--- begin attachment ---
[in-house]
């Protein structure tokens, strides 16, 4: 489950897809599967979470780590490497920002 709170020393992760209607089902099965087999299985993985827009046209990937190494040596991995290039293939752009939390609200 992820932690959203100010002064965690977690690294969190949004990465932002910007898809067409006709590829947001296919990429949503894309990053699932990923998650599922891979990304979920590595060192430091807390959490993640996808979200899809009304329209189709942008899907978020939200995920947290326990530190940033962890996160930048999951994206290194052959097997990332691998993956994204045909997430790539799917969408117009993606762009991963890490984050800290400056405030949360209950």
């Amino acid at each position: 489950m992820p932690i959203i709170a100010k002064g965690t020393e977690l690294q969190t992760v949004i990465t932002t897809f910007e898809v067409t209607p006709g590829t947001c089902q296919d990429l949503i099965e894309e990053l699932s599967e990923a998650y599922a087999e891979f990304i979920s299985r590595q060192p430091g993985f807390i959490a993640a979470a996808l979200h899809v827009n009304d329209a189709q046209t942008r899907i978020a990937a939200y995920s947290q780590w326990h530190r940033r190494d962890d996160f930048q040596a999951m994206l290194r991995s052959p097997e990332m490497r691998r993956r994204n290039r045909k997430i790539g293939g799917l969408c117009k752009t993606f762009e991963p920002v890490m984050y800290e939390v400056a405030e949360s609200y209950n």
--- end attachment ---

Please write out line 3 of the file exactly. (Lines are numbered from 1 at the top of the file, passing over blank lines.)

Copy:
């Amino acid at each position: 489950m992820p932690i959203i709170a100010k002064g965690t020393e977690l690294q969190t992760v949004i990465t932002t897809f910007e898809v067409t209607p006709g590829t947001c089902q296919d990429l949503i099965e894309e990053l699932s599967e990923a998650y599922a087999e891979f990304i979920s299985r590595q060192p430091g993985f807390i959490a993640a979470a996808l979200h899809v827009n009304d329209a189709q046209t942008r899907i978020a990937a939200y995920s947290q780590w326990h530190r940033r190494d962890d996160f930048q040596a999951m994206l290194r991995s052959p097997e990332m490497r691998r993956r994204n290039r045909k997430i790539g293939g799917l969408c117009k752009t993606f762009e991963p920002v890490m984050y800290e939390v400056a405030e949360s609200y209950n």